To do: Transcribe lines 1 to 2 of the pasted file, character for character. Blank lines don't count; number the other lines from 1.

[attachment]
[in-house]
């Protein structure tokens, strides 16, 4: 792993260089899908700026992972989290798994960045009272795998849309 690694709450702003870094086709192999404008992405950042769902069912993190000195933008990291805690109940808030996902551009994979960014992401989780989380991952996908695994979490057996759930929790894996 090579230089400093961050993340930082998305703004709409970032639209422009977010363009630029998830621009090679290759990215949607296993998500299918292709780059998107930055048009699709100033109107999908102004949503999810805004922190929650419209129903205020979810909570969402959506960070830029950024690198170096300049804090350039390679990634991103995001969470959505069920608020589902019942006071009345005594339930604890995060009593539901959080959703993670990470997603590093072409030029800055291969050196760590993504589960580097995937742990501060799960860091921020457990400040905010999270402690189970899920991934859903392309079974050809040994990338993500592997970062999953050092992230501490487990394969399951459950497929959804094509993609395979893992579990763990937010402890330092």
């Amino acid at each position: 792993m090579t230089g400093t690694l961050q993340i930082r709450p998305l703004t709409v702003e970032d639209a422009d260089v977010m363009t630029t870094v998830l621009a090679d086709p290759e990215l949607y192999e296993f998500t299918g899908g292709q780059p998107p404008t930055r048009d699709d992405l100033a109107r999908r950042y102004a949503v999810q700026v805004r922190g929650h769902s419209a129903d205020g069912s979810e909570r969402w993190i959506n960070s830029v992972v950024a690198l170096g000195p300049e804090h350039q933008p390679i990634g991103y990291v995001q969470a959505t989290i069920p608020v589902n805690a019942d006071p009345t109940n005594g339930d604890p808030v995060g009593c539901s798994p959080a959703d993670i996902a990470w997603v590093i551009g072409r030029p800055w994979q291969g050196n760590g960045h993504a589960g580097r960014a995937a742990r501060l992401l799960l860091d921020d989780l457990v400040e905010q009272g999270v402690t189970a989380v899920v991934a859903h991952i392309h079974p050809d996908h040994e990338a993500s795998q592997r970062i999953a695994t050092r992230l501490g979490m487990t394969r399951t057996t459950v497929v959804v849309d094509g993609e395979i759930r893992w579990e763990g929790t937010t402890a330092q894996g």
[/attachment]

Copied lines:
[in-house]
């Protein structure tokens, strides 16, 4: 792993260089899908700026992972989290798994960045009272795998849309 690694709450702003870094086709192999404008992405950042769902069912993190000195933008990291805690109940808030996902551009994979960014992401989780989380991952996908695994979490057996759930929790894996 090579230089400093961050993340930082998305703004709409970032639209422009977010363009630029998830621009090679290759990215949607296993998500299918292709780059998107930055048009699709100033109107999908102004949503999810805004922190929650419209129903205020979810909570969402959506960070830029950024690198170096300049804090350039390679990634991103995001969470959505069920608020589902019942006071009345005594339930604890995060009593539901959080959703993670990470997603590093072409030029800055291969050196760590993504589960580097995937742990501060799960860091921020457990400040905010999270402690189970899920991934859903392309079974050809040994990338993500592997970062999953050092992230501490487990394969399951459950497929959804094509993609395979893992579990763990937010402890330092």